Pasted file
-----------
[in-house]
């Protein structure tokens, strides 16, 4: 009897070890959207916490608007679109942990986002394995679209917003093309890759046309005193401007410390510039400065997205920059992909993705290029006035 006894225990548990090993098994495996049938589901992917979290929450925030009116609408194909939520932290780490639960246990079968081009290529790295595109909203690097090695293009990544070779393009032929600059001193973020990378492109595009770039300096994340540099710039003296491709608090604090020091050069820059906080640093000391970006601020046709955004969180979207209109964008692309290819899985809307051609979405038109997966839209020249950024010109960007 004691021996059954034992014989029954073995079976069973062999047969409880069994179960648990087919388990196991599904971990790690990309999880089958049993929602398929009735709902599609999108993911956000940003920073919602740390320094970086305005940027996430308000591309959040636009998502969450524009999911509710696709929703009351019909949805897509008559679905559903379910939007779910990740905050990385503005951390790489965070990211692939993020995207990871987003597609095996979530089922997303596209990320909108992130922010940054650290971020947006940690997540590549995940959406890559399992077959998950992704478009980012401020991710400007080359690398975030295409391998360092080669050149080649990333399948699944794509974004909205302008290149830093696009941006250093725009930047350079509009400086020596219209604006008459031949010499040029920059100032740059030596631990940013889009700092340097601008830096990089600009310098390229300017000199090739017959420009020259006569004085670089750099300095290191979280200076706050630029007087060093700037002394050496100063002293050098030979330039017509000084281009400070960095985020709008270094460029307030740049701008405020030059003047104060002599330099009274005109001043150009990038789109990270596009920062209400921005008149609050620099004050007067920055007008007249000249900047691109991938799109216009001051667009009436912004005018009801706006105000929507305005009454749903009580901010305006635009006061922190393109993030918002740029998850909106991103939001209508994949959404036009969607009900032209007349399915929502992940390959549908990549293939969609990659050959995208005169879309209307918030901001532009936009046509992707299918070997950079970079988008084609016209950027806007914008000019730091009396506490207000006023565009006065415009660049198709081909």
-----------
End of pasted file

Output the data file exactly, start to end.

[in-house]
């Protein structure tokens, strides 16, 4: 009897070890959207916490608007679109942990986002394995679209917003093309890759046309005193401007410390510039400065997205920059992909993705290029006035 006894225990548990090993098994495996049938589901992917979290929450925030009116609408194909939520932290780490639960246990079968081009290529790295595109909203690097090695293009990544070779393009032929600059001193973020990378492109595009770039300096994340540099710039003296491709608090604090020091050069820059906080640093000391970006601020046709955004969180979207209109964008692309290819899985809307051609979405038109997966839209020249950024010109960007 004691021996059954034992014989029954073995079976069973062999047969409880069994179960648990087919388990196991599904971990790690990309999880089958049993929602398929009735709902599609999108993911956000940003920073919602740390320094970086305005940027996430308000591309959040636009998502969450524009999911509710696709929703009351019909949805897509008559679905559903379910939007779910990740905050990385503005951390790489965070990211692939993020995207990871987003597609095996979530089922997303596209990320909108992130922010940054650290971020947006940690997540590549995940959406890559399992077959998950992704478009980012401020991710400007080359690398975030295409391998360092080669050149080649990333399948699944794509974004909205302008290149830093696009941006250093725009930047350079509009400086020596219209604006008459031949010499040029920059100032740059030596631990940013889009700092340097601008830096990089600009310098390229300017000199090739017959420009020259006569004085670089750099300095290191979280200076706050630029007087060093700037002394050496100063002293050098030979330039017509000084281009400070960095985020709008270094460029307030740049701008405020030059003047104060002599330099009274005109001043150009990038789109990270596009920062209400921005008149609050620099004050007067920055007008007249000249900047691109991938799109216009001051667009009436912004005018009801706006105000929507305005009454749903009580901010305006635009006061922190393109993030918002740029998850909106991103939001209508994949959404036009969607009900032209007349399915929502992940390959549908990549293939969609990659050959995208005169879309209307918030901001532009936009046509992707299918070997950079970079988008084609016209950027806007914008000019730091009396506490207000006023565009006065415009660049198709081909």